In fact, the judiciary sheds some light on the legalistic tinge of the appeals reform. The U.S. Supreme Court has ruled that when the funder of a health plan is the same entity that evaluates a claim, there exists an inherent conflict of interest. This is the case with most insurance companies. Certainly, the high court’s concern seemed pertinent to my wife’s denied claim for supposed lack of medical necessity; what’s healthy for her (and our child) may not be healthy for the insurance company’s bottom line. Thus, the courtroom allusions of Obamacare’s provisions reflect a certain insight: If patients are to be effective advocates for themselves against self-interested insurers, they must be given the tools to make their case.
This is also the rationale behind the ACA’s new requirements for “external review.” If unsuccessful in the plan’s internal appeal process, the patient has a right to another review, this time with a neutral third party, as long as the dispute relates to medical judgment (“medical necessity” is the quintessential example) or rescinded coverage. The external reviewers are typically medical experts approved by the state, and their decisions are binding on insurers. As with internal appeals, the process for external review is now a mandatory and standardized feature across the nation’s health care landscape.
To me and my wife, the prospect of getting two bites at the apple, the second with an objective audience, was heartening. And so, as I studied up on strategies for pursuing the first, internal level of appeals, I was surprised to hear veteran players in the system pushing an approach that can only be described as, well, lawyerly. In a training lecture for patient advocates, Mark Scherzer, legislative counsel for New Yorkers for Accessible Health Care Coverage, urges that the internal appeal be treated as nothing less than a “trial on paper.”
“Make your case for reversal as comprehensive as the case you put on in court,” Scherzer says. The reason? Insurers, self-interested entities that they are, are hip to what will hold up for the authorities. An appeal that’s worthy for the bench is likely one that will pass muster with external reviewers—and perhaps with actual judges, too, should it ever get there.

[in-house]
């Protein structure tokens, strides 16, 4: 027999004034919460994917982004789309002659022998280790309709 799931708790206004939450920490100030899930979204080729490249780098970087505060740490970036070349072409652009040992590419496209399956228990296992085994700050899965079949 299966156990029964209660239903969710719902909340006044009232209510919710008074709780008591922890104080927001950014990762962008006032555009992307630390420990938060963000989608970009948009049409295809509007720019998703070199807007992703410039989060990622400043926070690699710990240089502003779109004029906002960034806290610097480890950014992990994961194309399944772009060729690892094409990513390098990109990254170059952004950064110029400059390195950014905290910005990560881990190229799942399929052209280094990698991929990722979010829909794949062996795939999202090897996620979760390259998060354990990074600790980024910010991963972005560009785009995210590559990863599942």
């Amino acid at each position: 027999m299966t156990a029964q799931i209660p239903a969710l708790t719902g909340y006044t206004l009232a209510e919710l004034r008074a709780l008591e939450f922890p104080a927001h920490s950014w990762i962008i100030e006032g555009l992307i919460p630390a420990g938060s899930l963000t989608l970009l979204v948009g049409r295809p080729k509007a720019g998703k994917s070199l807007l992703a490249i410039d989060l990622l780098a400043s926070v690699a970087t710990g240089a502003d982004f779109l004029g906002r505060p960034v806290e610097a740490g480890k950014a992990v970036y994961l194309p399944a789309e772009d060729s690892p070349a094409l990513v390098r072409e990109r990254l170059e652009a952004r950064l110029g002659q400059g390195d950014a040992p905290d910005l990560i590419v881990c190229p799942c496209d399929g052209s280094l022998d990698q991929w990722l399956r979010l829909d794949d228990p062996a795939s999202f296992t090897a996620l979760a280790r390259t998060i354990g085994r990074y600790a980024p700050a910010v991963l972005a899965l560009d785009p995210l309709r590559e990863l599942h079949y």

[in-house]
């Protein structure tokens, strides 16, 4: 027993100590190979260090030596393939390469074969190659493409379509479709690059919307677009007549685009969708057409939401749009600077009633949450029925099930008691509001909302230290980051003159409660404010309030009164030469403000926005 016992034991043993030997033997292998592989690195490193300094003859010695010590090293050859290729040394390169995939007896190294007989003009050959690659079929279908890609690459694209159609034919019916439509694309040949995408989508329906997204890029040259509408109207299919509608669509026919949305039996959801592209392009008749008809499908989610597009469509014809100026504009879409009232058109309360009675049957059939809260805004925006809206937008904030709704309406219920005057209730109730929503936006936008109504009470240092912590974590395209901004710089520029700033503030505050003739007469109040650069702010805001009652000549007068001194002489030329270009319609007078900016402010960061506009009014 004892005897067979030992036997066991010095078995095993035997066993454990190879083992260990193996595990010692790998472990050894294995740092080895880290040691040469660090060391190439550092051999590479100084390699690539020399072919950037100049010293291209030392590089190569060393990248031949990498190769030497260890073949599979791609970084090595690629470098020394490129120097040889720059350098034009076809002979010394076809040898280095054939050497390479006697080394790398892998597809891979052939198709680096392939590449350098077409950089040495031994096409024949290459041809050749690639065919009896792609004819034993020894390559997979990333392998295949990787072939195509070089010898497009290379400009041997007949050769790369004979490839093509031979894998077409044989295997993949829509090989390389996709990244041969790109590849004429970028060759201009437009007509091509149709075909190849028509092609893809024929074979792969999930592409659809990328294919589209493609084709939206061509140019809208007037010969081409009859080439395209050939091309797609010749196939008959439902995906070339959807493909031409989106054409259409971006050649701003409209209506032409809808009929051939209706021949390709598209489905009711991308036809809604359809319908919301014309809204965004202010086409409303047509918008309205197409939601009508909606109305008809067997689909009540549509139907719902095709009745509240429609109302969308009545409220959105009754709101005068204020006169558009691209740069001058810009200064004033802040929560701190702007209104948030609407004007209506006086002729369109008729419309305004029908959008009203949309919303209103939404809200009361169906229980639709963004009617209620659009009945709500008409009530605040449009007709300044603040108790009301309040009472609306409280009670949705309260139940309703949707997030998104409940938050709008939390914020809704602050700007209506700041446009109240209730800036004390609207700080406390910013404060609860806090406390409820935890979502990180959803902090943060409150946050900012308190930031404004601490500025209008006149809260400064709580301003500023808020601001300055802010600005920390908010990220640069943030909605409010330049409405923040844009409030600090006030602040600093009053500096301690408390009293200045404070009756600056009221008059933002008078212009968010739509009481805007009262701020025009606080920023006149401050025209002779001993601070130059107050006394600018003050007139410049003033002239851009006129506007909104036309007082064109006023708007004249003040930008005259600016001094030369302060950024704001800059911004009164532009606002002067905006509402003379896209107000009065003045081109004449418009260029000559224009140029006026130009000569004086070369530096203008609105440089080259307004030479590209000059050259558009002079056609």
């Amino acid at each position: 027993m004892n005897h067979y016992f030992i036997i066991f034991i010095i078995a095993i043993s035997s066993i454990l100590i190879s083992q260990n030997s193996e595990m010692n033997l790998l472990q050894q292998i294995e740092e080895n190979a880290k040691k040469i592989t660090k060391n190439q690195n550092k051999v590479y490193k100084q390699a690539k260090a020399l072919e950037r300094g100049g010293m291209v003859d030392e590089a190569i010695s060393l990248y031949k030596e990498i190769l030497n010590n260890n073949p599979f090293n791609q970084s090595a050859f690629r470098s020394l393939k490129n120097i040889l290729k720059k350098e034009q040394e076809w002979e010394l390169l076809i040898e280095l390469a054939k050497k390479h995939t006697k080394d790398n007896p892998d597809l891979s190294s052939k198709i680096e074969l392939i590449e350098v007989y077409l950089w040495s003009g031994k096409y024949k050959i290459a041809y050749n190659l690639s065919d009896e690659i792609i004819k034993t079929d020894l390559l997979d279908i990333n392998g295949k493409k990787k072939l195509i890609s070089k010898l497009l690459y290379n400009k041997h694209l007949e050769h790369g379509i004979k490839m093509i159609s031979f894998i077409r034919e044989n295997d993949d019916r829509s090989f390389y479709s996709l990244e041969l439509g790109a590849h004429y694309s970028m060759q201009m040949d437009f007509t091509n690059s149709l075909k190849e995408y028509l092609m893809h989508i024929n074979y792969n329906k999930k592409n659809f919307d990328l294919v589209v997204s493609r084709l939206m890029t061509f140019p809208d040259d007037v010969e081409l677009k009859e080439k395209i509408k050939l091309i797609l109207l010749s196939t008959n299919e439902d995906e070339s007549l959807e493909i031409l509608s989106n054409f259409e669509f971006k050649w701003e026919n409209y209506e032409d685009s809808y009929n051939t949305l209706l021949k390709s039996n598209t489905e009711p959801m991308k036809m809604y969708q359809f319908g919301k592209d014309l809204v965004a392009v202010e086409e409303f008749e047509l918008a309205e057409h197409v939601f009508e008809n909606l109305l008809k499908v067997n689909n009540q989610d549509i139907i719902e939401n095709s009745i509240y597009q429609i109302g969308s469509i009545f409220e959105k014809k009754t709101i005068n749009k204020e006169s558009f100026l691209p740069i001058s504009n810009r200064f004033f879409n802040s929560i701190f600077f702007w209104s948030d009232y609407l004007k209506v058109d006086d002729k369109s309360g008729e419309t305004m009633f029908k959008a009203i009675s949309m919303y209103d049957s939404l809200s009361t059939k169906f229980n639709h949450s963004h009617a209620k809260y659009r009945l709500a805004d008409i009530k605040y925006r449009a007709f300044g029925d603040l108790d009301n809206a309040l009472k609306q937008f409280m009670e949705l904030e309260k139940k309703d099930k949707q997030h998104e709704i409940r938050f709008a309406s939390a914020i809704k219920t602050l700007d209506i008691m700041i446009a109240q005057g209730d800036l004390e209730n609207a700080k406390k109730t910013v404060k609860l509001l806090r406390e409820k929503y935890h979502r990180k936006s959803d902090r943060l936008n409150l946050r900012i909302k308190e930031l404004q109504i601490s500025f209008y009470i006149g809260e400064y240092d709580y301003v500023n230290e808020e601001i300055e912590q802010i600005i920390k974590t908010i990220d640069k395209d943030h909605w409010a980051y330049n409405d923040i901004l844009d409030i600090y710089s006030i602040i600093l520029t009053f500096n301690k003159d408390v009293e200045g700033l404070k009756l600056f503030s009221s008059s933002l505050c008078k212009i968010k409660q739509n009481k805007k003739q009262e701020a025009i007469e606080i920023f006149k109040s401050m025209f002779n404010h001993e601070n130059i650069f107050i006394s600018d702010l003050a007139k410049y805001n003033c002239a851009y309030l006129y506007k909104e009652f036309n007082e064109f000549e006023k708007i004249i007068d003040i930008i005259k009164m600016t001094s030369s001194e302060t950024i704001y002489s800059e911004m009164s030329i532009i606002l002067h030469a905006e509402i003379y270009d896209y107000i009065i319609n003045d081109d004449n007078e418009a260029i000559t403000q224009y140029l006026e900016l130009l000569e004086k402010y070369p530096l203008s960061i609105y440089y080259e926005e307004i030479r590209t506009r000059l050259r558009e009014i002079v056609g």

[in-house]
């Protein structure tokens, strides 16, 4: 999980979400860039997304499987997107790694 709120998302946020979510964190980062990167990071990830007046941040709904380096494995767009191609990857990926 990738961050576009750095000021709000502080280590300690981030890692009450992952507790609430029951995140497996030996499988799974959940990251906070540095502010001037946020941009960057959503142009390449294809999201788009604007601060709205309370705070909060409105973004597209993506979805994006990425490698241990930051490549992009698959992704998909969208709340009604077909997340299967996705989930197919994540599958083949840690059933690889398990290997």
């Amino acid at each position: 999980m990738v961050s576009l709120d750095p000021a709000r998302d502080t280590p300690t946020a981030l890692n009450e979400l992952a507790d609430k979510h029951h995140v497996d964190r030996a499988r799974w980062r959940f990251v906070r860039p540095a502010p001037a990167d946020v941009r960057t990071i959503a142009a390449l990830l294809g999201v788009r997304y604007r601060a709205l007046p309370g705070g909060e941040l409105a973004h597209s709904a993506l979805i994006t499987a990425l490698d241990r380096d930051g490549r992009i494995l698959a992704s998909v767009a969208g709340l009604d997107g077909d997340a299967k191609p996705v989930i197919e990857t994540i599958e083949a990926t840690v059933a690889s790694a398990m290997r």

Of course, not everyone who appeals a denied claim has the benefit of legal representation. Nevertheless, much of what makes a persuasive case is a matter of common sense. Analyze the medical records. Submit those that help, explaining why they do. If possible, secure letters of support from treating physicians. Obtain the claim file to identify questionable areas in the plan’s rationale for denial. (The ACA requires insurers to provide all paperwork relevant to the claim free of charge, including the specific reason for denial, the additional information required to complete the claim, and, if lack of medical necessity or experimental factors are at play, an explanation of the scientific or clinical judgment supporting the denial.) And finally, pursue the appeal through paper—not over the phone.
With all the procedural tools I’d unwittingly left on the table, I wondered how I’d actually managed to pull off a reversed decision on my finger splint. Again, it was the law that saved the day. In subjecting emergency services to mandatory coverage, Obamacare established a “prudent layperson” standard to define what constitutes a medical emergency. Any reasonable, normal Joe who believes he’s suffering a condition that requires ER treatment is entitled to have those services insured. As unlawyerly a case as I’d put on, “emergency” turned out to be the lucky magic word to describe my broken bone.
As for my wife’s claim? We’re not leaving her chances up to fate, even if they are as good as a coin toss. My bar license is still active, and I’m acting as her attorney. The request for her medical records is out in the mail.